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Return to Ditch Day

by M.J. Roberts profile

Collegiate
2004

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Reviews and Ratings

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(5)
4 star:
(15)
3 star:
(4)
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Number of Ratings: 24
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- Mike Spivey, April 17, 2017

- Mr. Patient (Saint Paul, Minn.), January 2, 2017

- HL, February 26, 2016

An utterly remarkable game; solve crazy puzzles and learn about engineering, February 3, 2016

by MathBrush
Related reviews: 2-10 hours
I'll be upfront and say that, by modern standards, I wasn't impressed with the original Ditch Day Drifter. This sequel, however blows my mind.

The introduction is especially good. Reminding me of the hidden temple sequence in Lydia's Heart, you have to race another tech firm to pitch a product to a southeast asian company. You have to deal with both fidgety technology and a decaying factory.

The game then makes a huge transition to Caltech, scene of the original Ditch Day Drifter. As then, you must explore the campus, solving stacks, reading memos, going in the tunnels, going to the store and kitchen.

But boy, the world has changed! Crowds of independent NPCs, immersive room descriptions, real conversations, etc.

The game has a fairly unique premise: your character must learn (or relearn) about physics and engineering to crack the code on a high-tech box. Puzzles are drawn from real-life techniques, and you learn a lot; however, the game is adapted for those with no real-life experience. You convert IP addresses to hex form and back; you learn about quantum coherence and decoherence; you learn how to use network analyzers and even cherry pickers.

I enjoyed the beginning more than the rest of the game, but that's because open nonlinear games often intimidate me.

I recommend this game for everyone. Even if you're not great at IT, like me, the game treats it like any other 'magic system', telling you how to use things. It's fun.

- kala (Finland), May 20, 2015

One of my Favourites Ever..., June 30, 2013

by Tristano (Italy)
This game is one of my all-times favourites. The plot is simple, the atmosphere relaxed, the prose capturing. It's quite a long game, but since it's packed with puzzles there are no dead times in the game.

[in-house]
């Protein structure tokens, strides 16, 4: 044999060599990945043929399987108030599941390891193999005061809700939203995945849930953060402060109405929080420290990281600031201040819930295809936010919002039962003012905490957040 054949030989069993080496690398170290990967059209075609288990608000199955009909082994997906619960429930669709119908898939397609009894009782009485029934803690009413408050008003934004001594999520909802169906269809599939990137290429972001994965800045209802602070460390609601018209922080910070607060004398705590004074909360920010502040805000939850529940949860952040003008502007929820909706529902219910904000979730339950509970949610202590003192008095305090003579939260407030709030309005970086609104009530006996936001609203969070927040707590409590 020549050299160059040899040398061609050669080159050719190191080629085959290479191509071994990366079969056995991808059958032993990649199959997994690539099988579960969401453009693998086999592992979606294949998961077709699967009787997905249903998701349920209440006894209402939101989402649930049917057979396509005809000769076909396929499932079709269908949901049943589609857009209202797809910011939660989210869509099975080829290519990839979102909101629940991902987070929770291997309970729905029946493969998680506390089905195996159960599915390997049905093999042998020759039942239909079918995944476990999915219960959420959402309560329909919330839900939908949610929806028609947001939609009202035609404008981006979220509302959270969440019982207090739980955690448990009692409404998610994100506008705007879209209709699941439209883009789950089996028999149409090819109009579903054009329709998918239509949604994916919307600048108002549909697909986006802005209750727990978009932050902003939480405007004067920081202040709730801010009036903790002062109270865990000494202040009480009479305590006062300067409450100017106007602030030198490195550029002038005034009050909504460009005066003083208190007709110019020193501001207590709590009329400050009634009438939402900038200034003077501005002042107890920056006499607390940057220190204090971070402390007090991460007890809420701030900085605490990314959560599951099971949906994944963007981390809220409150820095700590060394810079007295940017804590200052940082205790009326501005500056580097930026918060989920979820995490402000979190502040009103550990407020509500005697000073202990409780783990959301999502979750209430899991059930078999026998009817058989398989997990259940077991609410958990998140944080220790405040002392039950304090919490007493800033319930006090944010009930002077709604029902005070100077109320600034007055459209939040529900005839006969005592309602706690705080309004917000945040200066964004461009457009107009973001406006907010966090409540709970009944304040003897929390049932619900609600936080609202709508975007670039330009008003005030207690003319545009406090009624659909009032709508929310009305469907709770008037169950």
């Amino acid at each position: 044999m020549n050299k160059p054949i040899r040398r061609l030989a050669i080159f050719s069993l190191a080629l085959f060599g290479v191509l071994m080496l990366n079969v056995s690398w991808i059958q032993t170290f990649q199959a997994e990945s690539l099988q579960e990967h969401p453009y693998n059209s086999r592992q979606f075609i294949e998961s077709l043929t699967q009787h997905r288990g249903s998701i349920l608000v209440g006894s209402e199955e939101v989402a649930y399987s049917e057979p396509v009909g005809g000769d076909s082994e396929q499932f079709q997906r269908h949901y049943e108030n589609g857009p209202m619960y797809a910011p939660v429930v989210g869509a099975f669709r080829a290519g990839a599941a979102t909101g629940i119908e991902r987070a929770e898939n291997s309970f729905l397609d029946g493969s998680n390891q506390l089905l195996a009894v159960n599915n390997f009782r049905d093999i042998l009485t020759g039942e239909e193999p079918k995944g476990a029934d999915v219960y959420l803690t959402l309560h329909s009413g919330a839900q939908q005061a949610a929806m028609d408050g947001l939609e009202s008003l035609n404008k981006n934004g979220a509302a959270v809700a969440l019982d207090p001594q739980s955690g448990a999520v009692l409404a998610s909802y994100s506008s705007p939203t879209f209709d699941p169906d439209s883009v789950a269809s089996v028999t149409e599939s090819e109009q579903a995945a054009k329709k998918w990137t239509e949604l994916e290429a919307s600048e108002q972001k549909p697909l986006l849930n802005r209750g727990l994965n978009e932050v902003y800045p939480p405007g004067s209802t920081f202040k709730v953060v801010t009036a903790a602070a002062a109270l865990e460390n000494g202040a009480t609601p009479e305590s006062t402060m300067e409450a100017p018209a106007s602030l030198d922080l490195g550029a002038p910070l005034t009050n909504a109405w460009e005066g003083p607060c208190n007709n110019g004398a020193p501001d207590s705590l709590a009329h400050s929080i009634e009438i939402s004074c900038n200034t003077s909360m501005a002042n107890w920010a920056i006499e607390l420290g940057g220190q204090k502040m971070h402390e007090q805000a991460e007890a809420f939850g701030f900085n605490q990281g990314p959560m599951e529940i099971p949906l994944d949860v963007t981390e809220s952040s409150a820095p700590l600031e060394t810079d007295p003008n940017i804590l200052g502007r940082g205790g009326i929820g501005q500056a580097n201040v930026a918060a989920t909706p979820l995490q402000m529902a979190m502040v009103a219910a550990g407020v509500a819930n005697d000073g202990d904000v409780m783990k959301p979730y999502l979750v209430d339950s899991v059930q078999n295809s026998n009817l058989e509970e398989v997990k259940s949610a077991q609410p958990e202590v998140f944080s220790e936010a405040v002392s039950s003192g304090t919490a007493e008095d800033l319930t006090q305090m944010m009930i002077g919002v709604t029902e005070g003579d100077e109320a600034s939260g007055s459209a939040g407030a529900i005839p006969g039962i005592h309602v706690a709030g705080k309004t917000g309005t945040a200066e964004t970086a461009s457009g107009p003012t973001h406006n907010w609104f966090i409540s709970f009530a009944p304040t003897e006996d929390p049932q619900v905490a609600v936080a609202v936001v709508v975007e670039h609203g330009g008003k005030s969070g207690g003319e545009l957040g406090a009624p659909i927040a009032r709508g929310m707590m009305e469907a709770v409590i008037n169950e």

If you like big maps, Return to Ditch Day offers a generous environment. And, if you are a puzzles lover, you'll find planty of puzzles in this game some minor, others more intricate.

Surely, it's more puzzle oriented than plot-oriented, yet the well polished prose and mechanics grab the player's attention, fix the plot in the mind and keep the game pace alive.

A game that won't let down lovers of classic IF.

- MKrone (Harsleben), February 18, 2012

- amciek (Opole), December 18, 2011

- Nikos Chantziaras (Samos, Greece), August 22, 2011

- Sam Kabo Ashwell (Seattle), July 27, 2011

- Walter Sandsquish, February 2, 2011

- Mastodon, March 26, 2009

- Catherine Daze, February 14, 2009

- Shigosei, February 7, 2009

- schifter (Louisville, KY), August 17, 2008

- googoogjoob, August 4, 2008

- Timo Saarinen (Finland), February 28, 2008

- Michel Nizette (Brussels, Belgium), January 17, 2008

- Emily Boegheim, January 13, 2008

- VK, November 26, 2007

5 of 6 people found the following review helpful:
Return to Mike Roberts, November 22, 2007
by puzzler (Everett, Washington)
I particularly enjoy Michael J. Roberts' games, so I was pleased to see he had released a new game. This game serves as a showpiece for what TADS 3 can do. For example, TADS 3 has a new conversation system that is exceptionally well thought out. The game is filled with rich and interesting puzzles, but because of its "showcase" nature, there are some elements that are more tedious than fun (lots of consulting various things about various topics, an elevator, lots of locked doors to show off the key ring functionality).

My only negative comment about the game is that the plot feels, well, rather geeky. Overall, I enjoyed this game quite a bit, but because of its many math, science, and tech puzzles I wouldn't recommend it to the average player. You don't really need to know much about math, science, and tech to solve the puzzles (your character refreshes his memory by consulting various references in the game) but you will enjoy the game more if you like these topics.

- Michael R. Bacon (New Mexico), October 22, 2007

- Emily Short, October 22, 2007

- Eric Eve (Oxford, England), October 21, 2007


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